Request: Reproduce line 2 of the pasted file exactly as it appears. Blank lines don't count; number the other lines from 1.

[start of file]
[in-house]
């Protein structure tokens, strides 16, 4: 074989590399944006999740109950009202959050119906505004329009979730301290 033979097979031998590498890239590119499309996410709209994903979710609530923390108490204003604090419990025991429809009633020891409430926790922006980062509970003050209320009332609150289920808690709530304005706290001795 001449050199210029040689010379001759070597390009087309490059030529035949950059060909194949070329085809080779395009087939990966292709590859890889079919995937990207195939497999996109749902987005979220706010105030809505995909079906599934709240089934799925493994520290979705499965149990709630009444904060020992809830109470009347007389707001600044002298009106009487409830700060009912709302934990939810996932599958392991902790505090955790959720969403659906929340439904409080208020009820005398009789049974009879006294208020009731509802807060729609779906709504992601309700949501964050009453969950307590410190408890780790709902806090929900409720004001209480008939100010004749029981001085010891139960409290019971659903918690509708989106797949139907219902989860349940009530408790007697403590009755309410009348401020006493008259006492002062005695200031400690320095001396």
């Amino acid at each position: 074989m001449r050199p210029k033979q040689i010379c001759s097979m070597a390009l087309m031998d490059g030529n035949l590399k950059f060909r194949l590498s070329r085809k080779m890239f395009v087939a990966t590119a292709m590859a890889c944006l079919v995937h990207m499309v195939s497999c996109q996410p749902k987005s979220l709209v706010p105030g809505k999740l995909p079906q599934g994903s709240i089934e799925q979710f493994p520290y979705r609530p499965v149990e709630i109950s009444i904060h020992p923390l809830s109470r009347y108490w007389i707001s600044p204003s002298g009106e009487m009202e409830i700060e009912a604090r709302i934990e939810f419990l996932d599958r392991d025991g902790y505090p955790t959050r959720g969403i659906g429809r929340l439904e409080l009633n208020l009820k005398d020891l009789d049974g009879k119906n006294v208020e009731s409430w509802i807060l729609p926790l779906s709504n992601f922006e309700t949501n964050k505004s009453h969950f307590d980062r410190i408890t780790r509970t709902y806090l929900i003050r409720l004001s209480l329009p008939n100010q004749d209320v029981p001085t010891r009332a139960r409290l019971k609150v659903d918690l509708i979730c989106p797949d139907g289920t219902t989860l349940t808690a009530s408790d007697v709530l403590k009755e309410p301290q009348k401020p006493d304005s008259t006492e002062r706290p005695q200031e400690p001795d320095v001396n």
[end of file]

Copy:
């Protein structure tokens, strides 16, 4: 074989590399944006999740109950009202959050119906505004329009979730301290 033979097979031998590498890239590119499309996410709209994903979710609530923390108490204003604090419990025991429809009633020891409430926790922006980062509970003050209320009332609150289920808690709530304005706290001795 001449050199210029040689010379001759070597390009087309490059030529035949950059060909194949070329085809080779395009087939990966292709590859890889079919995937990207195939497999996109749902987005979220706010105030809505995909079906599934709240089934799925493994520290979705499965149990709630009444904060020992809830109470009347007389707001600044002298009106009487409830700060009912709302934990939810996932599958392991902790505090955790959720969403659906929340439904409080208020009820005398009789049974009879006294208020009731509802807060729609779906709504992601309700949501964050009453969950307590410190408890780790709902806090929900409720004001209480008939100010004749029981001085010891139960409290019971659903918690509708989106797949139907219902989860349940009530408790007697403590009755309410009348401020006493008259006492002062005695200031400690320095001396």